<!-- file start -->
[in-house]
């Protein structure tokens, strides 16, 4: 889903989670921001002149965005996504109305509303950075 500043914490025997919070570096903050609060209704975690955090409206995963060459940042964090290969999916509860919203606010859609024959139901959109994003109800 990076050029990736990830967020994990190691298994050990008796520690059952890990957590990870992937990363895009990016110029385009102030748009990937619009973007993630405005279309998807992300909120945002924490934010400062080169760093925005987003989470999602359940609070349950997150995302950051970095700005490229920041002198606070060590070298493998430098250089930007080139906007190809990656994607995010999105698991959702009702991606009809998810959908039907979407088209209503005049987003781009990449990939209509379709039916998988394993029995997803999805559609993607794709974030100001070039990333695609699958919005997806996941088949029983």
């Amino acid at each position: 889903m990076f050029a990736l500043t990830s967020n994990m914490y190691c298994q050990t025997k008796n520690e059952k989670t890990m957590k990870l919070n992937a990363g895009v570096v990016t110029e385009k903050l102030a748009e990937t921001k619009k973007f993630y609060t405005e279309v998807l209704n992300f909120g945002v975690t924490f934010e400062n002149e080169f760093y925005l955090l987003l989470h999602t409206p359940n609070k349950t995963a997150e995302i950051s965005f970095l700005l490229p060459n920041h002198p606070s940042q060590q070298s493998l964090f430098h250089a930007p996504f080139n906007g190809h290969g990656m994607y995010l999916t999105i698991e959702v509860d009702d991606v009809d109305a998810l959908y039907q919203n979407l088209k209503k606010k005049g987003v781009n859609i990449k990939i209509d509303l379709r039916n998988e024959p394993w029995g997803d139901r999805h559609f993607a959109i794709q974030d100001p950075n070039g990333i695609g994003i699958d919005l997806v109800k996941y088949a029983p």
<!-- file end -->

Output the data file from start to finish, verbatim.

[in-house]
């Protein structure tokens, strides 16, 4: 889903989670921001002149965005996504109305509303950075 500043914490025997919070570096903050609060209704975690955090409206995963060459940042964090290969999916509860919203606010859609024959139901959109994003109800 990076050029990736990830967020994990190691298994050990008796520690059952890990957590990870992937990363895009990016110029385009102030748009990937619009973007993630405005279309998807992300909120945002924490934010400062080169760093925005987003989470999602359940609070349950997150995302950051970095700005490229920041002198606070060590070298493998430098250089930007080139906007190809990656994607995010999105698991959702009702991606009809998810959908039907979407088209209503005049987003781009990449990939209509379709039916998988394993029995997803999805559609993607794709974030100001070039990333695609699958919005997806996941088949029983």
């Amino acid at each position: 889903m990076f050029a990736l500043t990830s967020n994990m914490y190691c298994q050990t025997k008796n520690e059952k989670t890990m957590k990870l919070n992937a990363g895009v570096v990016t110029e385009k903050l102030a748009e990937t921001k619009k973007f993630y609060t405005e279309v998807l209704n992300f909120g945002v975690t924490f934010e400062n002149e080169f760093y925005l955090l987003l989470h999602t409206p359940n609070k349950t995963a997150e995302i950051s965005f970095l700005l490229p060459n920041h002198p606070s940042q060590q070298s493998l964090f430098h250089a930007p996504f080139n906007g190809h290969g990656m994607y995010l999916t999105i698991e959702v509860d009702d991606v009809d109305a998810l959908y039907q919203n979407l088209k209503k606010k005049g987003v781009n859609i990449k990939i209509d509303l379709r039916n998988e024959p394993w029995g997803d139901r999805h559609f993607a959109i794709q974030d100001p950075n070039g990333i695609g994003i699958d919005l997806v109800k996941y088949a029983p």